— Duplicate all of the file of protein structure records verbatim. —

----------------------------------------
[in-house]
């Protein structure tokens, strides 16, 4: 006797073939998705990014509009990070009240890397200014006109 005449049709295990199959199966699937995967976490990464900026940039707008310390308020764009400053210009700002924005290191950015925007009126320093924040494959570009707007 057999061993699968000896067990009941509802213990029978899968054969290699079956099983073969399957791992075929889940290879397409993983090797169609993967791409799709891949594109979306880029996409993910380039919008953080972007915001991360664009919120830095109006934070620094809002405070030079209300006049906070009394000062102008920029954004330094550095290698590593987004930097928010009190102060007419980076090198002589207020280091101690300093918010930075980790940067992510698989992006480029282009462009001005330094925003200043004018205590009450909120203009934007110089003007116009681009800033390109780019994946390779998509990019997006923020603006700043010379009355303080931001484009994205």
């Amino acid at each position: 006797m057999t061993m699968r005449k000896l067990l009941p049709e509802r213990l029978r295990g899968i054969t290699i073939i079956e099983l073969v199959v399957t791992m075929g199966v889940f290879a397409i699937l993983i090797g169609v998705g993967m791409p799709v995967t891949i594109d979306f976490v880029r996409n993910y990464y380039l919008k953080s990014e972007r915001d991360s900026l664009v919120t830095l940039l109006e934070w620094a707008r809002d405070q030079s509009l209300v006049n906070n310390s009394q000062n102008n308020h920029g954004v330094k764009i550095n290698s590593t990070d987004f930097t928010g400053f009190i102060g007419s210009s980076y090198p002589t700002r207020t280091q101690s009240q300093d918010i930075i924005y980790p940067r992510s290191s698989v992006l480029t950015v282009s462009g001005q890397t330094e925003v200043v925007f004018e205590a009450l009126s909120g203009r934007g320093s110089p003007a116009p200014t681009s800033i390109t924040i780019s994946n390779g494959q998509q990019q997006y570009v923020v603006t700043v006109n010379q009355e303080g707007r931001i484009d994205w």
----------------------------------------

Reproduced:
[in-house]
């Protein structure tokens, strides 16, 4: 006797073939998705990014509009990070009240890397200014006109 005449049709295990199959199966699937995967976490990464900026940039707008310390308020764009400053210009700002924005290191950015925007009126320093924040494959570009707007 057999061993699968000896067990009941509802213990029978899968054969290699079956099983073969399957791992075929889940290879397409993983090797169609993967791409799709891949594109979306880029996409993910380039919008953080972007915001991360664009919120830095109006934070620094809002405070030079209300006049906070009394000062102008920029954004330094550095290698590593987004930097928010009190102060007419980076090198002589207020280091101690300093918010930075980790940067992510698989992006480029282009462009001005330094925003200043004018205590009450909120203009934007110089003007116009681009800033390109780019994946390779998509990019997006923020603006700043010379009355303080931001484009994205």
């Amino acid at each position: 006797m057999t061993m699968r005449k000896l067990l009941p049709e509802r213990l029978r295990g899968i054969t290699i073939i079956e099983l073969v199959v399957t791992m075929g199966v889940f290879a397409i699937l993983i090797g169609v998705g993967m791409p799709v995967t891949i594109d979306f976490v880029r996409n993910y990464y380039l919008k953080s990014e972007r915001d991360s900026l664009v919120t830095l940039l109006e934070w620094a707008r809002d405070q030079s509009l209300v006049n906070n310390s009394q000062n102008n308020h920029g954004v330094k764009i550095n290698s590593t990070d987004f930097t928010g400053f009190i102060g007419s210009s980076y090198p002589t700002r207020t280091q101690s009240q300093d918010i930075i924005y980790p940067r992510s290191s698989v992006l480029t950015v282009s462009g001005q890397t330094e925003v200043v925007f004018e205590a009450l009126s909120g203009r934007g320093s110089p003007a116009p200014t681009s800033i390109t924040i780019s994946n390779g494959q998509q990019q997006y570009v923020v603006t700043v006109n010379q009355e303080g707007r931001i484009d994205w």